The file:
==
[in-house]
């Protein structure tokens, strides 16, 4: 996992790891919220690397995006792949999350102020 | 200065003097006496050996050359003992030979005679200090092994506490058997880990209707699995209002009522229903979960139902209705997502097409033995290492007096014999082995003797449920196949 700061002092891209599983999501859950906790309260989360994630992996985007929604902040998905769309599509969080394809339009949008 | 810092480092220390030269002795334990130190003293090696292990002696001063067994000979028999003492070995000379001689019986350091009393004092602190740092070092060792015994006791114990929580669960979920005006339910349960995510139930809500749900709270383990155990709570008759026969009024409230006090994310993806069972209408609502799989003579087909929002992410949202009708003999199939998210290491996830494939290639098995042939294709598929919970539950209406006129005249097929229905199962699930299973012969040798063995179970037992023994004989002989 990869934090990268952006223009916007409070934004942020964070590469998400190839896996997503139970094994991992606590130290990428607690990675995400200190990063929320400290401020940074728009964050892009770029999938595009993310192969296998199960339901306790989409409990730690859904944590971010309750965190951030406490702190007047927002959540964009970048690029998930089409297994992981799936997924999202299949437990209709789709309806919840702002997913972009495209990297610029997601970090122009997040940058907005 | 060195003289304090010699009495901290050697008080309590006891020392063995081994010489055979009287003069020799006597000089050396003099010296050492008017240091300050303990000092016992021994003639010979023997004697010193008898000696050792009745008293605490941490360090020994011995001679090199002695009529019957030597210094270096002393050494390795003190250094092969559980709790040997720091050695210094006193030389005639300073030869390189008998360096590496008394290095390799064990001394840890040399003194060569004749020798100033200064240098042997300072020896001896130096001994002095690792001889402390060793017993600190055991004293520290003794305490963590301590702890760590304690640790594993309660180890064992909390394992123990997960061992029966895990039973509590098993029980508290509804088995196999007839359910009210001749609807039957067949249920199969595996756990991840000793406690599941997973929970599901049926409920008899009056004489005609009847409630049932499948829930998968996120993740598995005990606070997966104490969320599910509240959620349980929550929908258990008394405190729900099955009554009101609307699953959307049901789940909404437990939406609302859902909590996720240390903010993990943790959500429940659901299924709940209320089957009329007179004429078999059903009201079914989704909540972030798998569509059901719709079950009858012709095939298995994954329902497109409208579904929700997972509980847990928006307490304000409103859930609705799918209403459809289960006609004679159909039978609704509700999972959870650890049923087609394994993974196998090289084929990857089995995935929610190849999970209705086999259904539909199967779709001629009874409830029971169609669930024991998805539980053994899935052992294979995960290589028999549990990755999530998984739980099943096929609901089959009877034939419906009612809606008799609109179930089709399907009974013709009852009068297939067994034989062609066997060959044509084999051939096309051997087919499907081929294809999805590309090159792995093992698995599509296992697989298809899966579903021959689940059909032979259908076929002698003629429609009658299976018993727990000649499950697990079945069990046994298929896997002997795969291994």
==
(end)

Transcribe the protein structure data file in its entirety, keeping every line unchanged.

[in-house]
């Protein structure tokens, strides 16, 4: 996992790891919220690397995006792949999350102020 | 200065003097006496050996050359003992030979005679200090092994506490058997880990209707699995209002009522229903979960139902209705997502097409033995290492007096014999082995003797449920196949 700061002092891209599983999501859950906790309260989360994630992996985007929604902040998905769309599509969080394809339009949008 | 810092480092220390030269002795334990130190003293090696292990002696001063067994000979028999003492070995000379001689019986350091009393004092602190740092070092060792015994006791114990929580669960979920005006339910349960995510139930809500749900709270383990155990709570008759026969009024409230006090994310993806069972209408609502799989003579087909929002992410949202009708003999199939998210290491996830494939290639098995042939294709598929919970539950209406006129005249097929229905199962699930299973012969040798063995179970037992023994004989002989 990869934090990268952006223009916007409070934004942020964070590469998400190839896996997503139970094994991992606590130290990428607690990675995400200190990063929320400290401020940074728009964050892009770029999938595009993310192969296998199960339901306790989409409990730690859904944590971010309750965190951030406490702190007047927002959540964009970048690029998930089409297994992981799936997924999202299949437990209709789709309806919840702002997913972009495209990297610029997601970090122009997040940058907005 | 060195003289304090010699009495901290050697008080309590006891020392063995081994010489055979009287003069020799006597000089050396003099010296050492008017240091300050303990000092016992021994003639010979023997004697010193008898000696050792009745008293605490941490360090020994011995001679090199002695009529019957030597210094270096002393050494390795003190250094092969559980709790040997720091050695210094006193030389005639300073030869390189008998360096590496008394290095390799064990001394840890040399003194060569004749020798100033200064240098042997300072020896001896130096001994002095690792001889402390060793017993600190055991004293520290003794305490963590301590702890760590304690640790594993309660180890064992909390394992123990997960061992029966895990039973509590098993029980508290509804088995196999007839359910009210001749609807039957067949249920199969595996756990991840000793406690599941997973929970599901049926409920008899009056004489005609009847409630049932499948829930998968996120993740598995005990606070997966104490969320599910509240959620349980929550929908258990008394405190729900099955009554009101609307699953959307049901789940909404437990939406609302859902909590996720240390903010993990943790959500429940659901299924709940209320089957009329007179004429078999059903009201079914989704909540972030798998569509059901719709079950009858012709095939298995994954329902497109409208579904929700997972509980847990928006307490304000409103859930609705799918209403459809289960006609004679159909039978609704509700999972959870650890049923087609394994993974196998090289084929990857089995995935929610190849999970209705086999259904539909199967779709001629009874409830029971169609669930024991998805539980053994899935052992294979995960290589028999549990990755999530998984739980099943096929609901089959009877034939419906009612809606008799609109179930089709399907009974013709009852009068297939067994034989062609066997060959044509084999051939096309051997087919499907081929294809999805590309090159792995093992698995599509296992697989298809899966579903021959689940059909032979259908076929002698003629429609009658299976018993727990000649499950697990079945069990046994298929896997002997795969291994």